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Ayvazyan, who sports a multi-coloured bandana on his head, says he's lost track of how many operations he's performed.

"It's different day by day. We have days when we have very few wounded, we have days when we have a line waiting for the operating room," he says.

"It depends where they strike and how many they strike," he adds, referring to Azerbaijani troops.

"Sometimes they are targeting the citizens, innocent citizens, children, adults... and when they strike the houses of these people, the family comes together to our hospital and needs our help."

a man and a woman standing in a room: Doctors at a hospital in Nagorno-Karabakh have grown used to the bombing © ARIS MESSINIS Doctors at a hospital in Nagorno-Karabakh have grown used to the bombing

In the corridors of the basement, whose entrance is guarded by armed soldiers, nurses comfort each other. One of them sits further away, her head in her hands.

a couple of people that are standing in a room: Paramedics comfort each other in the basement of a hospital in Nagorno-Karabakh © ARIS MESSINIS Paramedics comfort each other in the basement of a hospital in Nagorno-Karabakh

- 'At what price?' -

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Both Christian Armenians and Muslim Azerbaijanis view the fertile valleys and mountains of Nagorno-Karabakh as their ancestral lands.

Azerbaijanis have not controlled the region since a 1994 ceasefire put an end to a bloody conflict triggered when Nagorno-Karabakh declared unilateral independence.

Armenia meanwhile backs the separatists even if it does not recognise the region as independent.

"Everything that we have seen in the last few days is enough to drive us crazy, we cannot continue like this... But please stick by our soldiers, by our people," pleads Nouneh Ohanyan, a 49-year-old doctor, her eyes red and on the verge of crying.

a person sitting at a table in a room: Wounded soldiers are treated at Karabakh hospital © Dylan COLLINS Wounded soldiers are treated at Karabakh hospital

"Sometimes soldiers come here and encourage us, a lot of injured soldiers encourage us, telling us we will win. But when will victory come, and at what price?," she asks.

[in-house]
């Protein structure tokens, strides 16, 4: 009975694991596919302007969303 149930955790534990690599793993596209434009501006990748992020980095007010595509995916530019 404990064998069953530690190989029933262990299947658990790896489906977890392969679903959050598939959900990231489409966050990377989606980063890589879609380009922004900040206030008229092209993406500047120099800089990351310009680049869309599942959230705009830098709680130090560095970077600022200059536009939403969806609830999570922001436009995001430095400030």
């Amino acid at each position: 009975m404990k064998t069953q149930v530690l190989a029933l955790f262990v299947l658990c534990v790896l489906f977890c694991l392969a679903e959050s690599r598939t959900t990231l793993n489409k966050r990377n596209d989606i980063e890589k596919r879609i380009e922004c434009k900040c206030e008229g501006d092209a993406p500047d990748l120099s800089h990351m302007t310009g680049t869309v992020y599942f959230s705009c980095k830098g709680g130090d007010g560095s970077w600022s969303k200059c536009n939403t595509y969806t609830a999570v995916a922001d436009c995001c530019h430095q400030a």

The latest flare-up in fighting has left more than 600 people dead, according to an incomplete toll that could be far higher as Azerbaijan does not provide any figures for its military casualties.

The number of injuries is not known.

For Ayvazyan, working under bombing raids was difficult at first.

But now, they all know what type of weapon is being used and how far away just from the sound of the explosions, he says.

"You see all around here strikes from Grad (rockets), Smerch (rocket systems), very big holes from air strike missiles."

And he doesn't intend to leave.

"I will stay here until we will win. Until the last soldier and citizen needs help," he says.

"So when they will not need any help, we will go home and do our usual job. In a beautiful hospital near my children."

dco-epe/alf/at/mbx/tgb

New fighting over Karabakh despite ceasefire .
A new ceasefire agreed between Armenia and Azerbaijan to halt fighting over the disputed region of Nagorno-Karabakh was again failing to hold on Monday as both sides accused each other of fresh attacks. The truce, backed by international mediators to put a stop to three weeks of fighting that has left hundreds dead, was supposed to have come into force at midnight Sunday but both sides immediately accused each other of violating the deal. TheThe truce, backed by international mediators to put a stop to three weeks of fighting that has left hundreds dead, was supposed to have come into force at midnight Sunday but both sides immediately accused each other of violating the deal.

usr: 4
This is interesting!